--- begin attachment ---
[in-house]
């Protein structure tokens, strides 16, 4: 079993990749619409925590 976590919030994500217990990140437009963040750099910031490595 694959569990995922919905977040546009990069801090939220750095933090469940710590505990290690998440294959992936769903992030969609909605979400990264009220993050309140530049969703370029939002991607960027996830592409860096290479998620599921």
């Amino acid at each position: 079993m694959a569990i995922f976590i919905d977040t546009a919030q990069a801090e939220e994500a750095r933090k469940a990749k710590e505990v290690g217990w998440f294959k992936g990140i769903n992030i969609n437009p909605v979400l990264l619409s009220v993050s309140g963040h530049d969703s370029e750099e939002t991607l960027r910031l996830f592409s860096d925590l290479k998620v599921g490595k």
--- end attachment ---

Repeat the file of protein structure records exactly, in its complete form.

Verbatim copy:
[in-house]
């Protein structure tokens, strides 16, 4: 079993990749619409925590 976590919030994500217990990140437009963040750099910031490595 694959569990995922919905977040546009990069801090939220750095933090469940710590505990290690998440294959992936769903992030969609909605979400990264009220993050309140530049969703370029939002991607960027996830592409860096290479998620599921």
């Amino acid at each position: 079993m694959a569990i995922f976590i919905d977040t546009a919030q990069a801090e939220e994500a750095r933090k469940a990749k710590e505990v290690g217990w998440f294959k992936g990140i769903n992030i969609n437009p909605v979400l990264l619409s009220v993050s309140g963040h530049d969703s370029e750099e939002t991607l960027r910031l996830f592409s860096d925590l290479k998620v599921g490595k």